Cushman & Wakefield points to areas ‘at risk’ from end of Help-to-Buy

Cushman & Wakefield’s Future of Demand report has outlined the areas in Merseyside, Cheshire, Lancashire, and Greater Manchester which will be “worst hit” when the Help-to-Buy scheme closes in 2023.

C&W has identified the top 20 boroughs and towns across the country where Help-to-Buy is most popular, and therefore potentially most at risk from seeing a slump in demand. Warrington placed in the top five for the whole of the UK. Knowsley was eighth, Tameside 11th, Wirral 12th, and Hyndburn 22nd. C&W said it received low response data from Hyndburn, and was actually likely to be in the top 20.

Without the scheme in place, C&W said a new system will need to be implemented to both keep up with the supply and demand.

In the report it stated: “A follow-on scheme from 2023 is essential to maintain the buyer demand levels required to bring forward anywhere near the 300,000 homes per annum the country needs. Without this we see demand, and subsequently supply, falling off considerably.”

C&W continued: “Rent-to-Own models as being a logical long-term solution to the tough route to home ownership. While previous incarnations in this genre, such as shared-ownership, etc., have had limited success, technological advances in both fractional ownership, through the Blockchain, and valuation by Accurate Valuation Models, should provide the perfect foundations for the delivery of a platform that has the potential for wide scale adoption.”

The Help-to-Buy scheme offers an equity loan where the Government lends prospective housebuyers 20% of the purchase price interest-free for the first five years. This is as long as the buyer has at least a 5% deposit and only on newly built homes. In London, you borrow up to 40% of the purchase price.

Since the inception of Help-to-Buy in Q2 2013, over 225,000 people have used the scheme on over £65bn worth of housing. In the final quarter of 2018, 63% of all new homebuyers in England used the Help-to-Buy equity loan scheme.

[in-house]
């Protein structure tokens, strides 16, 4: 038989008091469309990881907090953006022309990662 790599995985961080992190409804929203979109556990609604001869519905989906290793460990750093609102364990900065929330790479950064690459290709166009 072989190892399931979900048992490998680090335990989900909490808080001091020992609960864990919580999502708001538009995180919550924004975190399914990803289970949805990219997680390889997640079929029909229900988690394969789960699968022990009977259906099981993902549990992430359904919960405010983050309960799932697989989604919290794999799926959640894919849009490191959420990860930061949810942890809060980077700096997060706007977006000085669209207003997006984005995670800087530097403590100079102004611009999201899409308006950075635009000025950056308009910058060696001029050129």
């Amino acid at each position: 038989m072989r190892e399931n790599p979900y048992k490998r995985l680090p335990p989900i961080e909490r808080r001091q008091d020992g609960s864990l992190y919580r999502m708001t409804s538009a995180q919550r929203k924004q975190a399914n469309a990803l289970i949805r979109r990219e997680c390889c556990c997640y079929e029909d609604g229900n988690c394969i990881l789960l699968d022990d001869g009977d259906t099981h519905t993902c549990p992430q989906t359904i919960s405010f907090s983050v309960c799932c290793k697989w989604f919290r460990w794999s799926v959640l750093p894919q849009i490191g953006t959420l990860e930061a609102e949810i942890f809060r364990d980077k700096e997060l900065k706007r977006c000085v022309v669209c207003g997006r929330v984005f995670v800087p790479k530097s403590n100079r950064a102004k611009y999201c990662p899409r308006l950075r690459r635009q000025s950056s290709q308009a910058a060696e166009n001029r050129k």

However, as much as Help-to-Buy has helped some people, it also has its downsides. These include the increase in loan price, which is not fixed; the scheme only applies to new-build homes; only certain lenders offer the scheme; you could end up in negative equity; fees and other terms can change dependent on Government policies.

Julian Cotton, associate director of C&W’s New Homes team in Manchester, said: “Help-to-Buy has unquestionably had a profound influence upon the success of the residential new homes market across the UK.” He then went on to say that without a replacement scheme in 2023 “the recent progress made in delivering the new homes desperately needed, is in danger of stalling and possibly doing into reverse.”

Lee Sale, managing director at Lovell said: “According to Lovell data, 70-80% of the people who used the Help-to-Buy scheme were first time buyers, which is when the scheme worked at its best. They’re the people who will be most affected when the scheme ends in 2023, so we’re hoping to see some provision in place to deal with its loss.

“The reality is that first time buyers can’t afford homes, and the ending of Help-to-Buy will have a damaging affect on the property industry as a whole.”

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That’s kinda the point though, help to buy is sided in areas people wouldn’t normally want to buy in

By Pn

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